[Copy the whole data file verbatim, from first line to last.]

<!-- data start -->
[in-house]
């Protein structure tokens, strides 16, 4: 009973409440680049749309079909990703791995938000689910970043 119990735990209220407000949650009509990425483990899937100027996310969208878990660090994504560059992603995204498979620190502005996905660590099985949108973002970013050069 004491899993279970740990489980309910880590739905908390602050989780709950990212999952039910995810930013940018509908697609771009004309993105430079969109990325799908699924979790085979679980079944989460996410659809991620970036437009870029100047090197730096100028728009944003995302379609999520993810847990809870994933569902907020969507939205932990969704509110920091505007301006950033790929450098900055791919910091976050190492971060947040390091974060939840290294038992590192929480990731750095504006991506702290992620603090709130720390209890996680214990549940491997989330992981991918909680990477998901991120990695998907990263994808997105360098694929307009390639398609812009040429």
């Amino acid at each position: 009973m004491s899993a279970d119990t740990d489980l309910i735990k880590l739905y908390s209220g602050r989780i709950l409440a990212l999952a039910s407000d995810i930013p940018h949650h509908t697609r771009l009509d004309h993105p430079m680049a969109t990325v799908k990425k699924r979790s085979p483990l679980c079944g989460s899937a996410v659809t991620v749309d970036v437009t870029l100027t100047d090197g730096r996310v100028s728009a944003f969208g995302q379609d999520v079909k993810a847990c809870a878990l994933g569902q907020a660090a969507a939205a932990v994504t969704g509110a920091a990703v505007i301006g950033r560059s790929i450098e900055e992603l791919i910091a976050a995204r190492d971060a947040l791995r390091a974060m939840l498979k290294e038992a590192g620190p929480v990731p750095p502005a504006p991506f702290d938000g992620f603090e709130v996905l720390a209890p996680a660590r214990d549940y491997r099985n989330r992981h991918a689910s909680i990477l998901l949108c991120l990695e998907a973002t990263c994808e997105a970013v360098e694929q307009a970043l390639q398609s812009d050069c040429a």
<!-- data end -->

[in-house]
């Protein structure tokens, strides 16, 4: 009973409440680049749309079909990703791995938000689910970043 119990735990209220407000949650009509990425483990899937100027996310969208878990660090994504560059992603995204498979620190502005996905660590099985949108973002970013050069 004491899993279970740990489980309910880590739905908390602050989780709950990212999952039910995810930013940018509908697609771009004309993105430079969109990325799908699924979790085979679980079944989460996410659809991620970036437009870029100047090197730096100028728009944003995302379609999520993810847990809870994933569902907020969507939205932990969704509110920091505007301006950033790929450098900055791919910091976050190492971060947040390091974060939840290294038992590192929480990731750095504006991506702290992620603090709130720390209890996680214990549940491997989330992981991918909680990477998901991120990695998907990263994808997105360098694929307009390639398609812009040429």
């Amino acid at each position: 009973m004491s899993a279970d119990t740990d489980l309910i735990k880590l739905y908390s209220g602050r989780i709950l409440a990212l999952a039910s407000d995810i930013p940018h949650h509908t697609r771009l009509d004309h993105p430079m680049a969109t990325v799908k990425k699924r979790s085979p483990l679980c079944g989460s899937a996410v659809t991620v749309d970036v437009t870029l100027t100047d090197g730096r996310v100028s728009a944003f969208g995302q379609d999520v079909k993810a847990c809870a878990l994933g569902q907020a660090a969507a939205a932990v994504t969704g509110a920091a990703v505007i301006g950033r560059s790929i450098e900055e992603l791919i910091a976050a995204r190492d971060a947040l791995r390091a974060m939840l498979k290294e038992a590192g620190p929480v990731p750095p502005a504006p991506f702290d938000g992620f603090e709130v996905l720390a209890p996680a660590r214990d549940y491997r099985n989330r992981h991918a689910s909680i990477l998901l949108c991120l990695e998907a973002t990263c994808e997105a970013v360098e694929q307009a970043l390639q398609s812009d050069c040429a």